Water has been big news in Detroit this week.
That’s because the Detroit Water and Sewerage Department has issued shut-off notices to thousands of delinquent customers, who have an average past-due bill exceeding $500. And in a city facing bankruptcy, more than 90,000 of the 323,900 residents are delinquent in paying their bills. According to an AP report, the amount of past-due payments exceeds $90 million.
But did public sentiment turn against the procrastinators, those who were so delinquent in paying their bills and so willing to let others carry the load?
Nope. This is Detroit. Public sentiment rallied behind those who had not paid their bills. “Water,” politicians and citizens exclaimed, “is a basic human right.”
U.S. Representative John Conyers (D-MI) petitioned President Obama to sanction use of an earlier multimillion-dollar award to Michigan, to apply the award monies toward delinquent water bills of low-income residents threatened by the Detroit Water and Sewerage Department’s shutoff campaign. Rep. Conyers has also asked Health and Human Services Secretary Sylvia Mathews Burwell to declare a public health emergency, calling the shutoff campaign “draconian” and warning of a “public health crisis,” raising concerns about what it could mean to the young, sick or elderly.
Liberal critics have likened Detroit to a Third World Country and have lodged a complaint with the United Nations, asking the international organization to become involved and force the city to restore water to the poor and needy. Four liberal action groups–Blue Planet Project, Food & Water Watch, Detroit People’s Water Board and the Michigan Welfare Rights Organization–have petitioned the United Nations, calling water a “basic human right.”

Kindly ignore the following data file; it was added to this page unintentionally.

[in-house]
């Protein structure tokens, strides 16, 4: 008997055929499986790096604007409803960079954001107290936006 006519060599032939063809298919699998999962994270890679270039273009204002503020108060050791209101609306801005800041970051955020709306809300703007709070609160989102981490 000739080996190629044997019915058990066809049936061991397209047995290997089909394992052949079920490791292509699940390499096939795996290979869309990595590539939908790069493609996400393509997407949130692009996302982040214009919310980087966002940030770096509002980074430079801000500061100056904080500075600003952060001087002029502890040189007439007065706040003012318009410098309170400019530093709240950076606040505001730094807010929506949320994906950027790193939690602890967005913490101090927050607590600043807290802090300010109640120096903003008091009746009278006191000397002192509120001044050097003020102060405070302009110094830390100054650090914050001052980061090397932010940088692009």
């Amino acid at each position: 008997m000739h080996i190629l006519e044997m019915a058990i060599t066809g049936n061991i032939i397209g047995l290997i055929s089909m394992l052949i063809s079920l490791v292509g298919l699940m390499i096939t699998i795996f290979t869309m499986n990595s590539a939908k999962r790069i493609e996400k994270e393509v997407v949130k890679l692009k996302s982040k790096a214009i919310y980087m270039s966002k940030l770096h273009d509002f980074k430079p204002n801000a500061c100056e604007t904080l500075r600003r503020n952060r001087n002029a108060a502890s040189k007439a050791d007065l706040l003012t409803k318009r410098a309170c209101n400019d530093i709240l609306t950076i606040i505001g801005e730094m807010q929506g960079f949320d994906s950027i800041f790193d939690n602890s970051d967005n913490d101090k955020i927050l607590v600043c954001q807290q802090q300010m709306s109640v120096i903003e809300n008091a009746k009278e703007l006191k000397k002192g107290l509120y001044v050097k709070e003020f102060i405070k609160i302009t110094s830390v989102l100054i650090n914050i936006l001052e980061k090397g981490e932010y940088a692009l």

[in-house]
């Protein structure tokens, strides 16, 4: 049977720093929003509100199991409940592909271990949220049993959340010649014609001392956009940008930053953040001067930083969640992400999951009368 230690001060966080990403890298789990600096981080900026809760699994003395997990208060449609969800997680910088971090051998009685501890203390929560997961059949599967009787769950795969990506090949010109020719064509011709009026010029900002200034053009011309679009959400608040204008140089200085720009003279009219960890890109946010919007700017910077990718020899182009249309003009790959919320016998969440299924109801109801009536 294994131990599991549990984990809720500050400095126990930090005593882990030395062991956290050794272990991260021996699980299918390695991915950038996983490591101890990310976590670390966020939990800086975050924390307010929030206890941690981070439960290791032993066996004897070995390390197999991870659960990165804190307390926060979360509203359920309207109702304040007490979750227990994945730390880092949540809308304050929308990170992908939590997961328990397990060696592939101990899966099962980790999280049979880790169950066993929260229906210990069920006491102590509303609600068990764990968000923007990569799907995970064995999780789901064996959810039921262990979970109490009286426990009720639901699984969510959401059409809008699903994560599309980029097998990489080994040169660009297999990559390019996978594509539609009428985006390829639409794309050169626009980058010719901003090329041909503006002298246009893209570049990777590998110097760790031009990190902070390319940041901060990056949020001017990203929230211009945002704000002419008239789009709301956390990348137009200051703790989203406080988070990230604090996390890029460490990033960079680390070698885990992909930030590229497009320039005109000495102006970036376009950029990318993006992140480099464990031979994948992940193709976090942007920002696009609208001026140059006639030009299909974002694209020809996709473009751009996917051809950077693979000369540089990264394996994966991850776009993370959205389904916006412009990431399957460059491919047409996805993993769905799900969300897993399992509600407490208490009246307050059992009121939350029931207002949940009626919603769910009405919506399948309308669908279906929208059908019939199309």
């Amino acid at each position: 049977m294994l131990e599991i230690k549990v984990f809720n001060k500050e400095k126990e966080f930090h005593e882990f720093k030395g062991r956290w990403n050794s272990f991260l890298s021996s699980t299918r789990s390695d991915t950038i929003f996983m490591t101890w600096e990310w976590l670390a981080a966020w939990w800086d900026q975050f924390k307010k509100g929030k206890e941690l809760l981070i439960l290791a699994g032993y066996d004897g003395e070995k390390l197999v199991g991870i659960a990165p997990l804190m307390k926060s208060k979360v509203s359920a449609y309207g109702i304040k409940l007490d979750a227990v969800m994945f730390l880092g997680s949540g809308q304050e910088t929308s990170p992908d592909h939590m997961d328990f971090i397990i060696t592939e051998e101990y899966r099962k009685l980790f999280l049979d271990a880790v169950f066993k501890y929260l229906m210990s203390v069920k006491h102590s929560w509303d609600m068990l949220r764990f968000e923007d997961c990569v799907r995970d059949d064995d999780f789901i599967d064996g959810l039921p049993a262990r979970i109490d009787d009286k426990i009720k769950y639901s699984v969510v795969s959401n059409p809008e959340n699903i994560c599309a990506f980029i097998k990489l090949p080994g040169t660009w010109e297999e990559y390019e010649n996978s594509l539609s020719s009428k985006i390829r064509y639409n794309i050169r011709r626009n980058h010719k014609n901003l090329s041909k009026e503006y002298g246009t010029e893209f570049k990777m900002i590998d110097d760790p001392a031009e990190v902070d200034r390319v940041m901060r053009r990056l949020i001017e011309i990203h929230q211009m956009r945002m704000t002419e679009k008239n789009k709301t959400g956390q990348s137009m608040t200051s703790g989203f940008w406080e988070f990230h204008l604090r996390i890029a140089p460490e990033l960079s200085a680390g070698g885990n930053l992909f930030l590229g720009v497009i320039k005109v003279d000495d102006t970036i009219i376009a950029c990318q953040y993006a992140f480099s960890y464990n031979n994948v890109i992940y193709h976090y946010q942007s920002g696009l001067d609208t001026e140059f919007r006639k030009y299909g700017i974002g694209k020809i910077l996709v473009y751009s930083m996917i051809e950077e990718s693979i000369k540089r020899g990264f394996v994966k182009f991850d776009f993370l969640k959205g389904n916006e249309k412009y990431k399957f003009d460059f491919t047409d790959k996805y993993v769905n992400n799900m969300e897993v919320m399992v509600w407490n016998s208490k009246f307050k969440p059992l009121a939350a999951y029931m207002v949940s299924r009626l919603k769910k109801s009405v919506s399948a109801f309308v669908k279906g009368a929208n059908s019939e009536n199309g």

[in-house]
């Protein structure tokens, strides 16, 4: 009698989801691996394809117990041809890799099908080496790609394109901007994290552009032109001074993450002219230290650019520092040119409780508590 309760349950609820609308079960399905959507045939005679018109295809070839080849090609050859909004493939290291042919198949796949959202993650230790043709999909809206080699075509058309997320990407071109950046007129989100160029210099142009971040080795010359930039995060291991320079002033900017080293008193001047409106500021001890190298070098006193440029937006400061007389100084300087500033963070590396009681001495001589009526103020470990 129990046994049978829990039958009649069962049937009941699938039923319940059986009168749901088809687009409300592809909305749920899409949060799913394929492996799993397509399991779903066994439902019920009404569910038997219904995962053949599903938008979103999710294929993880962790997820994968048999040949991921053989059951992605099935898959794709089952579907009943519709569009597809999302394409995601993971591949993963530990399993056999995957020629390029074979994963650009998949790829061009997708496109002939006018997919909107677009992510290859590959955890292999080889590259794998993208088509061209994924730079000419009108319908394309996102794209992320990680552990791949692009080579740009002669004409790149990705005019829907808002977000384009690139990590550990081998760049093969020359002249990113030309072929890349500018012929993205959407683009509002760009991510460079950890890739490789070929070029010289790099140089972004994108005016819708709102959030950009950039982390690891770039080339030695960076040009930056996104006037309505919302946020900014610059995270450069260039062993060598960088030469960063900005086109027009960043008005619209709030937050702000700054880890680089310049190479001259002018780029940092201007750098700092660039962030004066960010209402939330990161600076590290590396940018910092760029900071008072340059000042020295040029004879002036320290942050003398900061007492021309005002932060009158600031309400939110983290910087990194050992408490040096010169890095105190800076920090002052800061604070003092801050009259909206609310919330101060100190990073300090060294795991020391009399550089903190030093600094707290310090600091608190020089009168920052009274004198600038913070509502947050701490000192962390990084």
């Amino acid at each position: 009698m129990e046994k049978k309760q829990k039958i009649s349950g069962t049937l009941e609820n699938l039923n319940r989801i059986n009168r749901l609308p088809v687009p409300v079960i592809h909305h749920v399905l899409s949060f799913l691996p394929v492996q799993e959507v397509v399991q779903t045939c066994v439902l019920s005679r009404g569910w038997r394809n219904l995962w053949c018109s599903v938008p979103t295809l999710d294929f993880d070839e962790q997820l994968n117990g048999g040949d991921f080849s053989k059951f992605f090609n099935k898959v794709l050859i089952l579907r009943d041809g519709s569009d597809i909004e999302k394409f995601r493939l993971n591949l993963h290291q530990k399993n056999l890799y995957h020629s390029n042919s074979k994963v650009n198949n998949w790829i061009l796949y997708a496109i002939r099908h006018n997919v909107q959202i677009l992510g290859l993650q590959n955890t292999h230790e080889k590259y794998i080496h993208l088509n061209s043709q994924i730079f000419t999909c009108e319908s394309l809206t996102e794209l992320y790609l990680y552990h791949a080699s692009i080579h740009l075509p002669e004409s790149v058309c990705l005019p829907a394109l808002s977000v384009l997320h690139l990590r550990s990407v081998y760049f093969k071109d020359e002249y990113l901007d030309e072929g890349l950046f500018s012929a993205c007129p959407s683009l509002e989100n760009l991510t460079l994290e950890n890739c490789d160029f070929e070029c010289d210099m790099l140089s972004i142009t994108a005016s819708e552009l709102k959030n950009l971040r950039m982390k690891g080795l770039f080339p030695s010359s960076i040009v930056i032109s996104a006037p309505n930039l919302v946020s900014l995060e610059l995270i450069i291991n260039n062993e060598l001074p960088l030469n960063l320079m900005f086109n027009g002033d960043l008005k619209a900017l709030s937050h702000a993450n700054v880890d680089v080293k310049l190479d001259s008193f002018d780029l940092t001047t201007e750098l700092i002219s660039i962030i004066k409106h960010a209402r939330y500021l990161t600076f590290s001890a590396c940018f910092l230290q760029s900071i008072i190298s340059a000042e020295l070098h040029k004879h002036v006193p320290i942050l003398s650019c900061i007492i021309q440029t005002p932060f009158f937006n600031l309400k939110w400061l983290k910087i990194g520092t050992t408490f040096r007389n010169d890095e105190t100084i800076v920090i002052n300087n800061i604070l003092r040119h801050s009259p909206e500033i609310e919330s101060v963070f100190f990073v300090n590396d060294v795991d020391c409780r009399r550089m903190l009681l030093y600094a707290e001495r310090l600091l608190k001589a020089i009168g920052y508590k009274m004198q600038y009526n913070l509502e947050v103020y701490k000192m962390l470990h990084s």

In response, the UN’s human right to water and sanitation expert Catarina de Albuquerque responded from the United Nations in Geneva:
“Disconnections due to non-payment are only permissible if it can be shown that the resident is able to pay but is not paying. In other words, when there is genuine inability to pay, human rights simply forbids disconnections.”
At the Coleman A. Young Municipal Building, television news crews filmed noisy picketers, dressed in business suits and ties, demanding access to free water. “They act arbitrarily,” one protester told a reporter, speaking of the Water Department, “without realizing the consequences of what they’re doing.” Everyone needs water to wash their hands and their dishes and their hair….
Detroit’s water department, meanwhile, has reconfirmed that they do, in fact, step up to help an individual who contacts them, explaining that they can’t pay their bills. The Water Department will either establish a payment plan which they can afford, or in some cases, they will put the needy person in touch with a social service agency that can provide long-term assistance. The spigots which are running dry this week are not at homes where someone has really tried to solve the problem. Rather, the waterless clients have tried to evade the system, simply tossing their bills in the round file. And for a while, it’s worked.
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I know as well as the next person that water is essential for life. I know that people need water to survive. I know you need to cook, to clean, to wash your hands and your laundry.
I know that babies and old persons and pets need water to drink.
But here’s the thing: The City of Detroit sits along a wide river. If you’re thirsty, go get a bucket. Go ahead–dip in, enjoy a swim at Belle Isle, and carry jugs back for the youngsters and the oldsters to enjoy later. If you want to fill your swimming pool, you’ll need to work harder to siphon the water into jugs and transport them back to your homestead.
If, however, you want water that’s been purified, filtered, treated with chemicals, pumped from a pumping station and delivered, hot or cold, to your kitchen sink, then SOMEONE has to be paid to do all of that work!
The way the system is set up, we all share in the cost of making that magic happen.
Why would you think for a minute that you are entitled, at no cost to you, to the assistance of plumbers and engineers, chemists and administrators and quality control officers, all of whom must be paid to support their own families?
There’s something about Democrat-think that has poisoned minds in America, creating an expectation of entitlement, regardless of the cost to others.